Workers at an Amazon warehouse in Delaware rejected a proposal Wednesday evening that would have created the retailer's first union organization in the United States.
Some workers at the facility, who repair and keep the equipment running at the Middletown warehouse, were hoping a union could help them establish more consistent policies when it comes to promotions, raises and vacations, said John Carr, spokesman for the International Association of Machinists and Aerospace Workers, which helped organize the workers.
Twenty-one workers voted against the proposal, while six were in favor. A simple majority of voting employees was required. The vote did not include the packers and shippers who make up the bulk of Amazon employees at the facility.
An Amazon spokeswoman said the company already provides competitive wages and comprehensive benefits.
"With today's vote against third-party representation, our employees have made it clear that they prefer a direct connection with Amazon," said Mary Osako, an Amazon spokeswoman. "This direct connection is the most effective way to understand and respond to the wants and needs of our employees."
Carr said the company had called the workers into meetings to tell them why they don't need a union.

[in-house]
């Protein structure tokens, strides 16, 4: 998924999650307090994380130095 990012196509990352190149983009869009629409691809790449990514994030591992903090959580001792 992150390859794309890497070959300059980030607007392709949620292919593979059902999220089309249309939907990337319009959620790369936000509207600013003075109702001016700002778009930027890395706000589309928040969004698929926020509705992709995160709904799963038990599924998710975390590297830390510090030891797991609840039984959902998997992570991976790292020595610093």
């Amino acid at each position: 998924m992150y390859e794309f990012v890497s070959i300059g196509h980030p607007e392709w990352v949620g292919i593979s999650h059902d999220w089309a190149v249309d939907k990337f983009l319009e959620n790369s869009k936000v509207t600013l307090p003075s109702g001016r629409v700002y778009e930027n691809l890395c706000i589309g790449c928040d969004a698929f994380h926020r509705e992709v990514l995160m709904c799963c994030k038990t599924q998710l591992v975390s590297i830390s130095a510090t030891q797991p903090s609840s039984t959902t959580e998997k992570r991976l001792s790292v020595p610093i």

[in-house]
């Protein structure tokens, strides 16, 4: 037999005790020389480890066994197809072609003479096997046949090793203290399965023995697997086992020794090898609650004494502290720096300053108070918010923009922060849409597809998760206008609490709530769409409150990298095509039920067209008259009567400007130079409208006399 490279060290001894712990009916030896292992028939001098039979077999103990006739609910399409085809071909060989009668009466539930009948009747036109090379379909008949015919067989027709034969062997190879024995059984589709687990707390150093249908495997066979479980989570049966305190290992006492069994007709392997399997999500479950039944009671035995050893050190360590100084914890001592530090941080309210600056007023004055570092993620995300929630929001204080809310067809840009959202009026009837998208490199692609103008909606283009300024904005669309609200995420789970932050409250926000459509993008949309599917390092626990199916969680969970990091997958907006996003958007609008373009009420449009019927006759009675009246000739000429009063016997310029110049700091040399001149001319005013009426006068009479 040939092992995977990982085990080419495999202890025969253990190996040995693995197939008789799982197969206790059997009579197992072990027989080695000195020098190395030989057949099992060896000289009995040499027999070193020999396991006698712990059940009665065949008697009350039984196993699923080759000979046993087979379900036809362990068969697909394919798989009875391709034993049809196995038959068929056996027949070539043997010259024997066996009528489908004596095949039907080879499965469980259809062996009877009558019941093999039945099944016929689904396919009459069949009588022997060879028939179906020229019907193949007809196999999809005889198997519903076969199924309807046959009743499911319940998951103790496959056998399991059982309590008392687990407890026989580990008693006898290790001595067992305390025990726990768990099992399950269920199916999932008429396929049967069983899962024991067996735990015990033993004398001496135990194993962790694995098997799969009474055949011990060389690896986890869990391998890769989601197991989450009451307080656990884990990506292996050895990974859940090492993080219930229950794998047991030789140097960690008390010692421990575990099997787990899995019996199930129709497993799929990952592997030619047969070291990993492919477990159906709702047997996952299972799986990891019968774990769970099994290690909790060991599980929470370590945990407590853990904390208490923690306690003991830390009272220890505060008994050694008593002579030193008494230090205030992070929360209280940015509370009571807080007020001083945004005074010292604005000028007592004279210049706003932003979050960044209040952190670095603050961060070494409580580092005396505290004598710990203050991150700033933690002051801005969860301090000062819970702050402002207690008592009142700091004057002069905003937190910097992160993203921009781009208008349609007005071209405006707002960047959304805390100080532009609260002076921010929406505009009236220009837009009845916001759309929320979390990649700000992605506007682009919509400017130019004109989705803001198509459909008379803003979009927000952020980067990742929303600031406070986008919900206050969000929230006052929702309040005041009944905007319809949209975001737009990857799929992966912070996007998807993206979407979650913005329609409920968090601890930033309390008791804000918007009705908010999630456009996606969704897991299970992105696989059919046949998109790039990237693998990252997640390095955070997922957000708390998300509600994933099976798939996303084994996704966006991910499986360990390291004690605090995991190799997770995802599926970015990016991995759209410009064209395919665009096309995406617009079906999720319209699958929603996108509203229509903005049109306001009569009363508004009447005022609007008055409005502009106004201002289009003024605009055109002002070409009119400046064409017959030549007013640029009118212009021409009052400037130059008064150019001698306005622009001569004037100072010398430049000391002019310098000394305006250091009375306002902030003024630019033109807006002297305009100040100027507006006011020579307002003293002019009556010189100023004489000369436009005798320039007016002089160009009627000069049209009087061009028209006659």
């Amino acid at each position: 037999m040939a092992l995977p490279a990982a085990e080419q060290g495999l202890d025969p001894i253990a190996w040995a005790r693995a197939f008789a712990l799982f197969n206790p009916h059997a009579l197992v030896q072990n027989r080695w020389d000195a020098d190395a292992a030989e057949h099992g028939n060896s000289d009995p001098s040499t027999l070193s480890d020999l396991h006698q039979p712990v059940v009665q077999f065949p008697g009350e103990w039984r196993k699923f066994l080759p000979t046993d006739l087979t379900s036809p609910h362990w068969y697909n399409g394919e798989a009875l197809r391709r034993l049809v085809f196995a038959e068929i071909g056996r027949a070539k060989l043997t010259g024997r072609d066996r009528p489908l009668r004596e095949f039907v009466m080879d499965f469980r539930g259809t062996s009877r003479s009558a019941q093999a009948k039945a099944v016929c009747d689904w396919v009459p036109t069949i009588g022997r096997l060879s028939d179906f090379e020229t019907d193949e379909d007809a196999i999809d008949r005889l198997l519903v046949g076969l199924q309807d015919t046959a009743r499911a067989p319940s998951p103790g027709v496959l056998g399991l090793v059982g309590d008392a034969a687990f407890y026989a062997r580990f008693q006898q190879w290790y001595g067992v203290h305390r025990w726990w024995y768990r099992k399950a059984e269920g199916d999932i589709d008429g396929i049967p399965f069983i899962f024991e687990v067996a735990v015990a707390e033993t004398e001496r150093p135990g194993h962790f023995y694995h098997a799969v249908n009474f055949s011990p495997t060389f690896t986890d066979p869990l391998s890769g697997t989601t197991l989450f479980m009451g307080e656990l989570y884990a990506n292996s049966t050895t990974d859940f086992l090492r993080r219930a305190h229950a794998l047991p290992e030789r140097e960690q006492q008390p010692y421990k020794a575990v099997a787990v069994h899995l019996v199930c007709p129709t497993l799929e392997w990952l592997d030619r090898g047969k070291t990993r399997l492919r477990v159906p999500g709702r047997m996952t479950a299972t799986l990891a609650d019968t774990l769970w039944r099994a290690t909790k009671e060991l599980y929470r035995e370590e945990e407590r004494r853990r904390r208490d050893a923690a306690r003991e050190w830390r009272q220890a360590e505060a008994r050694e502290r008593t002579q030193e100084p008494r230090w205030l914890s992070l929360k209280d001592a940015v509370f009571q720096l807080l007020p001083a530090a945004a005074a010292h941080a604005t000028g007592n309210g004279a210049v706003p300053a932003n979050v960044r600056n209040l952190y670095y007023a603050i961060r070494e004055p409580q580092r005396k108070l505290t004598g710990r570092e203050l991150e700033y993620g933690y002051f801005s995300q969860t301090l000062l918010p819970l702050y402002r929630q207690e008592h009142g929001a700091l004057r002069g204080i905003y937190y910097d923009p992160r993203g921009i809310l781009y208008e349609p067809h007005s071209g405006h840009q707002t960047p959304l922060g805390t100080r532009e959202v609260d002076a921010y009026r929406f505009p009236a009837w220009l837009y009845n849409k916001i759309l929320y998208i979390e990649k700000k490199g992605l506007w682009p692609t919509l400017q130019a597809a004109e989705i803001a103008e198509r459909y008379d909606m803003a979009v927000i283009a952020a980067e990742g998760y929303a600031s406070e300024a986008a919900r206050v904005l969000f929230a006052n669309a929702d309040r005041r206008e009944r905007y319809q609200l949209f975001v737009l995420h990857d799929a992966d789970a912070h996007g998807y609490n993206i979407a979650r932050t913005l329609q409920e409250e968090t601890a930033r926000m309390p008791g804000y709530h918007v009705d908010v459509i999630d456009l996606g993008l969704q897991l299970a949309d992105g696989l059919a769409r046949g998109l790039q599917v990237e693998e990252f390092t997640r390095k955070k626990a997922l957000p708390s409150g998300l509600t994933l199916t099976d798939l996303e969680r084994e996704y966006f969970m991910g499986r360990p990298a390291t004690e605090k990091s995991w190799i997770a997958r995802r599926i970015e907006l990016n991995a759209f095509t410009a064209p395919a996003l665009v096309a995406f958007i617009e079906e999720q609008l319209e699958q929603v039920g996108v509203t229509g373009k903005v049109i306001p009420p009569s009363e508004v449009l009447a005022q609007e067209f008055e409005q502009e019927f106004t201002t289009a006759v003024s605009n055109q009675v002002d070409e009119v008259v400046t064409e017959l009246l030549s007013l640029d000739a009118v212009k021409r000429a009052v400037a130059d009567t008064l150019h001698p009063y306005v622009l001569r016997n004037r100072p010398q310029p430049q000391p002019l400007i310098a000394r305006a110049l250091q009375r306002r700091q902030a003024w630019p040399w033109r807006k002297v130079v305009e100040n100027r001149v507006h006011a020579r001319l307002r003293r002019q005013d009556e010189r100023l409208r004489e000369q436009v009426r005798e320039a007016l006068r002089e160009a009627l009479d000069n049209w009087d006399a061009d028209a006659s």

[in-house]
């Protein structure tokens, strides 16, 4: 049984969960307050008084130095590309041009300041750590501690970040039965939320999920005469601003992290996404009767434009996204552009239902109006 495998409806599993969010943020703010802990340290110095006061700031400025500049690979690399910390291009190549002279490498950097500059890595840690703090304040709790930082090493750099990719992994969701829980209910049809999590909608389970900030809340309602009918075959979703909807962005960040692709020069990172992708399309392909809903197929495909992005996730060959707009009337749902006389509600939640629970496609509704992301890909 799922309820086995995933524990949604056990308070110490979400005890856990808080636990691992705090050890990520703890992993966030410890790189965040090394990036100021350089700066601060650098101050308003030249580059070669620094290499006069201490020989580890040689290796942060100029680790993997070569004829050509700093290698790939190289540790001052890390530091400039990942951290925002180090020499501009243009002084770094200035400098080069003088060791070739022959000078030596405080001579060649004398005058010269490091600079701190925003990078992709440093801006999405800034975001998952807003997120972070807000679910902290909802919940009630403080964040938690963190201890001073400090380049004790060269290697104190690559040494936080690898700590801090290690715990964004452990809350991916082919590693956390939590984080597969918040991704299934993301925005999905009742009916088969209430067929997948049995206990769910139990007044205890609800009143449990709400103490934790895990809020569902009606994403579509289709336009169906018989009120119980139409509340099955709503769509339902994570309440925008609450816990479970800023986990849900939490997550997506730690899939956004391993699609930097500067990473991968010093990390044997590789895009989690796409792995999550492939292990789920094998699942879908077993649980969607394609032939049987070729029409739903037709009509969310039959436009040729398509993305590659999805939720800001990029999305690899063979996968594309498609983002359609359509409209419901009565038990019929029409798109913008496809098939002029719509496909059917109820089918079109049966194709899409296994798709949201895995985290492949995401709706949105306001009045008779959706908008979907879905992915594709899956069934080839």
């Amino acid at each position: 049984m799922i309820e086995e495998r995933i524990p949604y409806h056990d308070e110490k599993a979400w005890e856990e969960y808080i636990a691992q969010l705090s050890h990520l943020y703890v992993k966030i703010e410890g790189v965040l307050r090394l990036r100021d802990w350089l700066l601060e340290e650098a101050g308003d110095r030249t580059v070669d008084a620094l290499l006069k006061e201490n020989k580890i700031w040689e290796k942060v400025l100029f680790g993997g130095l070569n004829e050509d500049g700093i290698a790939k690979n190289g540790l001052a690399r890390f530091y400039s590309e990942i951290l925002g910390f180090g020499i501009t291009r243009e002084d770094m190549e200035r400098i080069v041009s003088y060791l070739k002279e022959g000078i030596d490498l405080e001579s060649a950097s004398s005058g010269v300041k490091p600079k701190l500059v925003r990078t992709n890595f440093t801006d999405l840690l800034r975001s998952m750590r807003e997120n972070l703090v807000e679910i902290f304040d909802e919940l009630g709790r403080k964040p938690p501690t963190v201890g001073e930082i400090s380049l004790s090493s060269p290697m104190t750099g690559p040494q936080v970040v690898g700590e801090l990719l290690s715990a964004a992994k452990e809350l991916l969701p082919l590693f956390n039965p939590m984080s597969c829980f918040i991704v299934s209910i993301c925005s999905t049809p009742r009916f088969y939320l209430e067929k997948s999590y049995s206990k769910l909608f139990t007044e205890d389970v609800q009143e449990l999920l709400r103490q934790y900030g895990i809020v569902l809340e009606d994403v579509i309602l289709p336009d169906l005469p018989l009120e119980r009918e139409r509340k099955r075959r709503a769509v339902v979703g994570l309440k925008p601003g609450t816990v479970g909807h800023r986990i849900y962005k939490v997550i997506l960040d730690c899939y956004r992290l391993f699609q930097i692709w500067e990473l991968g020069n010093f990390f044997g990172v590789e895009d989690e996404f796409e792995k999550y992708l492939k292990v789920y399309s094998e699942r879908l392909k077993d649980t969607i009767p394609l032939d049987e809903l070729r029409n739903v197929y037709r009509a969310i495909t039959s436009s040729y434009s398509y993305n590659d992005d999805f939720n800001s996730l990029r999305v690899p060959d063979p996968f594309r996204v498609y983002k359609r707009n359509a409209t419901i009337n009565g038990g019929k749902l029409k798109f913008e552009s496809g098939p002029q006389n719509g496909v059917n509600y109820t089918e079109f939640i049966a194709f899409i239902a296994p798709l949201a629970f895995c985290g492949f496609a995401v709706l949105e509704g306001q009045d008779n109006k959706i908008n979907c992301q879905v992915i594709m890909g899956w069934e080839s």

"The workers at Amazon faced intense pressure from managers and anti-union consultants hired to suppress this organizing drive," Carr said in a statement. "We responded when these workers initially reached out to us, and we'll continue to work with them to pursue the collective bargaining rights they're entitled to under federal labor law."
The Delaware union vote is the latest worker uprising for Amazon (. Hundreds of )Amazon staff in Germany walked off the job in mid-December in a long-running dispute over pay. The strike involved three of Amazon Germany's nine distribution centers. It was called by the Verdi labor union, which wants the company to negotiate.
"The workers want to get paid fair wages and they want to be treated decently by their employer," said Verdi Chairman Frank Bsirske. "We are not going to let a big American company come here and play Wild West. This is a clash of cultures."